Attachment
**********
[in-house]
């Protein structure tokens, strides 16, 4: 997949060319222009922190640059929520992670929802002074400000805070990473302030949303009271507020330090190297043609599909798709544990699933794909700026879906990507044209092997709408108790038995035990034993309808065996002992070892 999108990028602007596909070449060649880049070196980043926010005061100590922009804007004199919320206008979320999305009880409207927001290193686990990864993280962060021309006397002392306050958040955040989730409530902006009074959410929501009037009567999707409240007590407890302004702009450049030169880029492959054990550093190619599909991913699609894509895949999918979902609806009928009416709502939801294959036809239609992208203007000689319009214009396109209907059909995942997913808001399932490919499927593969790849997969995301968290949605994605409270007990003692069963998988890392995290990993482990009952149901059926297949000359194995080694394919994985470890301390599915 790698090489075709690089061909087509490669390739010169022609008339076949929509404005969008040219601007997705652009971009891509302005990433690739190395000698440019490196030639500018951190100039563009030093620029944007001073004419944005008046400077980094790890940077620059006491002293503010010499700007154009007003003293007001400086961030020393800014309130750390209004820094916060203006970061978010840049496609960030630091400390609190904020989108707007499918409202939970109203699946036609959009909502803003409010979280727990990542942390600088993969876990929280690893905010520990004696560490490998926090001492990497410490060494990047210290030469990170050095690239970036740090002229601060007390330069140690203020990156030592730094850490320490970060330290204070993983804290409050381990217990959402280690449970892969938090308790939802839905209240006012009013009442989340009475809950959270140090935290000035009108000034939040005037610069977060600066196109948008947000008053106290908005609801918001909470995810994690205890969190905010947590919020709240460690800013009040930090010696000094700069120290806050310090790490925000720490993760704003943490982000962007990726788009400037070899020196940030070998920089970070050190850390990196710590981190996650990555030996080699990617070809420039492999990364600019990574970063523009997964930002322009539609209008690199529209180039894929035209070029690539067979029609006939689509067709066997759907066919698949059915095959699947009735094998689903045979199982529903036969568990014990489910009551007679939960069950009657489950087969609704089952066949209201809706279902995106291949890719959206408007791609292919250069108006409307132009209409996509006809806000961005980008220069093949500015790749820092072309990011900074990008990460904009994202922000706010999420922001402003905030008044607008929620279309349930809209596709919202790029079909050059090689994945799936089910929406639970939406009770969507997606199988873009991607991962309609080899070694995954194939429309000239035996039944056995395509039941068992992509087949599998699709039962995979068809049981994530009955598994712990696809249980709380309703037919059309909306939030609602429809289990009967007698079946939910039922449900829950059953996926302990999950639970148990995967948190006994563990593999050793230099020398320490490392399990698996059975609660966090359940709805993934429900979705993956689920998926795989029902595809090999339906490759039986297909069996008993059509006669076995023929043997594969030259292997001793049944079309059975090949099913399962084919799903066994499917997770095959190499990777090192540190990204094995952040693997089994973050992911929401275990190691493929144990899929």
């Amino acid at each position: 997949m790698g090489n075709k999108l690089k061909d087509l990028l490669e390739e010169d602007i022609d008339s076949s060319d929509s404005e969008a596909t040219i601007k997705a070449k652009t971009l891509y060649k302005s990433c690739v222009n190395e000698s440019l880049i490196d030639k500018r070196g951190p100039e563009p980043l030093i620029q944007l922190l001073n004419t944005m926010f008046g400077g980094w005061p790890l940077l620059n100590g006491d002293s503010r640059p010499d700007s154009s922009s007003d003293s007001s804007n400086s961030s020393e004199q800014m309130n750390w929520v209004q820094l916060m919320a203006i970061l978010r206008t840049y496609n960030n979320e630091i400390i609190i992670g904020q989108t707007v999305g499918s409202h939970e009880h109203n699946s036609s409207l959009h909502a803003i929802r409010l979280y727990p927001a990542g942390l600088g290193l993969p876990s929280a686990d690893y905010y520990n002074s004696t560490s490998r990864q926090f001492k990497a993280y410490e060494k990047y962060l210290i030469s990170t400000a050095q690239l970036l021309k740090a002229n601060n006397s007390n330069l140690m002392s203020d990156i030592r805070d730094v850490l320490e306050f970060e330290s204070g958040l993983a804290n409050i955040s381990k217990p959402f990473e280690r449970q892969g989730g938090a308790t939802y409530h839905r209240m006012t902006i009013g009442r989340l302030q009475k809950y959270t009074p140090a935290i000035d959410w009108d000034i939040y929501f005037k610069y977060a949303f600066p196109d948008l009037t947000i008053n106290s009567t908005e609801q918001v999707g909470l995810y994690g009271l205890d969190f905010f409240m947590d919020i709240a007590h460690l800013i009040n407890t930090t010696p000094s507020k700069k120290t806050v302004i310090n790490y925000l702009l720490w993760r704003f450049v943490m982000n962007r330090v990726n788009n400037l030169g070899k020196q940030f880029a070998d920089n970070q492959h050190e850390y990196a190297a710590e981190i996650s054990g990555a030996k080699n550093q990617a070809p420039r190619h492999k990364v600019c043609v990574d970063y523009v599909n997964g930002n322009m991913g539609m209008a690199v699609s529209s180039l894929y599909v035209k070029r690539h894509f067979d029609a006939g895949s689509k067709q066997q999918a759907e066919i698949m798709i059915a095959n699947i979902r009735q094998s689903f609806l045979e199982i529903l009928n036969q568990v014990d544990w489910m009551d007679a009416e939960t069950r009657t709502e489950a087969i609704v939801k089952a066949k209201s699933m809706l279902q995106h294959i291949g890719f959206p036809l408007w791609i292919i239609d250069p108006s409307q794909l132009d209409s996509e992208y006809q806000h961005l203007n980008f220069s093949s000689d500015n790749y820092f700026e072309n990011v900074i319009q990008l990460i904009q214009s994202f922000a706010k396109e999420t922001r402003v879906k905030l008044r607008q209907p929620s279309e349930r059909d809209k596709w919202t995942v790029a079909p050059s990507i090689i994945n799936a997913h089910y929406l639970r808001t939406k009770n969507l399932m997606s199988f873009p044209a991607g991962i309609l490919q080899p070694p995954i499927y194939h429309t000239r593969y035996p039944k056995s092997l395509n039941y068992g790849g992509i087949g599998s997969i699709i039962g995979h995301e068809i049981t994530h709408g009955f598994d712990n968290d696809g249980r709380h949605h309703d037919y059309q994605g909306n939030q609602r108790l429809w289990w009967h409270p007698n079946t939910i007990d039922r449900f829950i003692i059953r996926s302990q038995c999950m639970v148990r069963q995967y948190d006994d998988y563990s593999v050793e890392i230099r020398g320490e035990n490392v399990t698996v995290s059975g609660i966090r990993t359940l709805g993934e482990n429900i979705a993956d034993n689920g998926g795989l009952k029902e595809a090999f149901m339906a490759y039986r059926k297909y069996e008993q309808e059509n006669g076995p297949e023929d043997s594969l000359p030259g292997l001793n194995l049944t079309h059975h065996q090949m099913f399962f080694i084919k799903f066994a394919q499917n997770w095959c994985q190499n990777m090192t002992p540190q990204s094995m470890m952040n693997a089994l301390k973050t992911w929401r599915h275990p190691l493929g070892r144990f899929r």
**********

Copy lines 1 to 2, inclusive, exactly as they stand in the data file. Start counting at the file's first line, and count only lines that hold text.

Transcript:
[in-house]
């Protein structure tokens, strides 16, 4: 997949060319222009922190640059929520992670929802002074400000805070990473302030949303009271507020330090190297043609599909798709544990699933794909700026879906990507044209092997709408108790038995035990034993309808065996002992070892 999108990028602007596909070449060649880049070196980043926010005061100590922009804007004199919320206008979320999305009880409207927001290193686990990864993280962060021309006397002392306050958040955040989730409530902006009074959410929501009037009567999707409240007590407890302004702009450049030169880029492959054990550093190619599909991913699609894509895949999918979902609806009928009416709502939801294959036809239609992208203007000689319009214009396109209907059909995942997913808001399932490919499927593969790849997969995301968290949605994605409270007990003692069963998988890392995290990993482990009952149901059926297949000359194995080694394919994985470890301390599915 790698090489075709690089061909087509490669390739010169022609008339076949929509404005969008040219601007997705652009971009891509302005990433690739190395000698440019490196030639500018951190100039563009030093620029944007001073004419944005008046400077980094790890940077620059006491002293503010010499700007154009007003003293007001400086961030020393800014309130750390209004820094916060203006970061978010840049496609960030630091400390609190904020989108707007499918409202939970109203699946036609959009909502803003409010979280727990990542942390600088993969876990929280690893905010520990004696560490490998926090001492990497410490060494990047210290030469990170050095690239970036740090002229601060007390330069140690203020990156030592730094850490320490970060330290204070993983804290409050381990217990959402280690449970892969938090308790939802839905209240006012009013009442989340009475809950959270140090935290000035009108000034939040005037610069977060600066196109948008947000008053106290908005609801918001909470995810994690205890969190905010947590919020709240460690800013009040930090010696000094700069120290806050310090790490925000720490993760704003943490982000962007990726788009400037070899020196940030070998920089970070050190850390990196710590981190996650990555030996080699990617070809420039492999990364600019990574970063523009997964930002322009539609209008690199529209180039894929035209070029690539067979029609006939689509067709066997759907066919698949059915095959699947009735094998689903045979199982529903036969568990014990489910009551007679939960069950009657489950087969609704089952066949209201809706279902995106291949890719959206408007791609292919250069108006409307132009209409996509006809806000961005980008220069093949500015790749820092072309990011900074990008990460904009994202922000706010999420922001402003905030008044607008929620279309349930809209596709919202790029079909050059090689994945799936089910929406639970939406009770969507997606199988873009991607991962309609080899070694995954194939429309000239035996039944056995395509039941068992992509087949599998699709039962995979068809049981994530009955598994712990696809249980709380309703037919059309909306939030609602429809289990009967007698079946939910039922449900829950059953996926302990999950639970148990995967948190006994563990593999050793230099020398320490490392399990698996059975609660966090359940709805993934429900979705993956689920998926795989029902595809090999339906490759039986297909069996008993059509006669076995023929043997594969030259292997001793049944079309059975090949099913399962084919799903066994499917997770095959190499990777090192540190990204094995952040693997089994973050992911929401275990190691493929144990899929």